Its interesting that you call Michael Winterbottom the author when you guys are coming up with so much of the dialogue in the moment on set.

BRYDON: That’s cool, but he – certainly all the plot-y scenes he’ll have written.  The things that are required for the structure of the piece to work, for there to be a semblance of story running through it.  There isn’t much but there is some, so he’ll have written that.  We’re entirely comfortable with it and he takes away a ton of footage and then works it down.  As always there will be stuff that doesn’t make it.  We’ll say, “Why on earth didn’t you use X, Y, or Z?”  And he’ll say, “There wasn’t enough room,” or “I didn’t get the coverage I needed for that bit to work.”  You’ll often remember things working wonderfully well on the day and then sometimes you watch them back and they weren’t as good as you remember.  And the opposite is true too, there will be stuff that you thought was pretty pedestrian and, in fact, it flies.  He is very much the author of the piece.  He takes it away and he molds it.  It’s as if he has all this raw material then he goes off with it and he makes something.  He is the author of what is made, definitely.

the-trip-to-italy-steve-cooganYou mention how you never know what will work the day, was there anything that surprised you that really caught on with audiences from the first film?  Did you anticipate the Michael Cane impressions going viral like they did?

BRYDON: [Laughs] No, no.  Certainly on the first one, no.  I mean a lot of people watched those.  They caught on hugely.  I know Michael Caine enjoyed them himself, and that was great.  I know that Anthony Hopkins has seen the Anthony Hopkins impressions and he laughs a lot at that, so that’s all good.  I don’t know what Roger Moore thinks, because there’s quite a bit of Roger Moore in there as well.  No, you can never know.  To some degree, at some level, you’re sort of surprised that anybody responds at all.  So no is the answer to that, but it’s fantastic when they do.  Sometimes I’ve done bits, in this and in all my work, there will be things that I think are funny and no one seems to pick up on.  There’s a bit in this one where we get served our meal and we tuck in, Steve takes a bite and he says “Oh god!”  And I say, “Oh dear, no good?”  I find that hilarious, but I don’t think I’ve seen anybody laugh at it [laughs].  To me it’s very funny.

Have you watched these films with an American audience?


What is that like?  Do they get the humor in the same way or laugh at different things?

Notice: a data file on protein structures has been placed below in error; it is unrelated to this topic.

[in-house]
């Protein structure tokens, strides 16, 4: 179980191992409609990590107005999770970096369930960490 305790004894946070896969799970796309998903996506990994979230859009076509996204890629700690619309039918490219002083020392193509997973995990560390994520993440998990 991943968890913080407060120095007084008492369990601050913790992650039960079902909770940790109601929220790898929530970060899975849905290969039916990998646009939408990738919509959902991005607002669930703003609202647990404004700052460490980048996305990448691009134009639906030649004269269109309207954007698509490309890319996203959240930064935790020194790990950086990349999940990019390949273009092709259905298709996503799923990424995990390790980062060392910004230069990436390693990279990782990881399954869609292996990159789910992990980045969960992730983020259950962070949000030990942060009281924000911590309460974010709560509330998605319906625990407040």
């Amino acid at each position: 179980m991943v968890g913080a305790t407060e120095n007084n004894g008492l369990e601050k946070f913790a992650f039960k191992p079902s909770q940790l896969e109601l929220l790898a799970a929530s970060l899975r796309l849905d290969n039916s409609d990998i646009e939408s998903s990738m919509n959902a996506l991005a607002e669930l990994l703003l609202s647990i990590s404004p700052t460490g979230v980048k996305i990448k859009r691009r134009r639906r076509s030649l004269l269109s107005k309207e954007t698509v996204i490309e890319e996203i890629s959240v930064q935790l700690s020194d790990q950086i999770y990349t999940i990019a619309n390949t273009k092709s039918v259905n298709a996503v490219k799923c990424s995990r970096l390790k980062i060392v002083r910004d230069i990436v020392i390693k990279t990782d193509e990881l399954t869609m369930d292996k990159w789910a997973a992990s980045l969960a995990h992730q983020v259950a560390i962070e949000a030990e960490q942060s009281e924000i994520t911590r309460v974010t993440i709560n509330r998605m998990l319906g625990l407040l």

the-trip-to-italyBRYDON: Well it’s great, because when we did the first one a lot of English people were hoping to slightly rain on our parade said, “It won’t work in America, because you’ve got to know something about Rob Brydon and Steve Coogan.  You’ve got to know something about the real people and their kind of public reputations for this to work.”  And that’s not the case.  I’ve sat there with American audiences – I think if you’re British and you know me and Steve maybe some other levels will come into play.  But it’s like The Simpsons.  The analogy I always make is that there are references to American culture that we’re not aware of, but we understand the rhythm of the joke.  We get it anyway.  And also, The Trip is essentially two middle aged men bickering, that’s kind of universal, and also being concerned with aging and the passing of time.  I think those are universal themes.

Definitely.  I find the aging and the passing of time very interesting because you guys took a four year break.

BRYDON: Yeah!  Which I love.  I love that about this and if we do another one I would personally want there to be a similar, if not lengthier, gap.  I love the fact that we do look older and time has passed.  I think that really adds to the – because in terms of doing another one, obviously there’s a part of you that thinks “Quit while you’re ahead.”  But there seems something quite honest and true, there seems some kind of quiet integrity to doing it again just to observe the passing of time and its effects.  That interests me hugely.

Yeah, I watched the first one again to prep for this one and it was pretty fascinating to watch how you guys have changed.  I certainly have a desire to check in with these guys in a few years and see what time has wrought.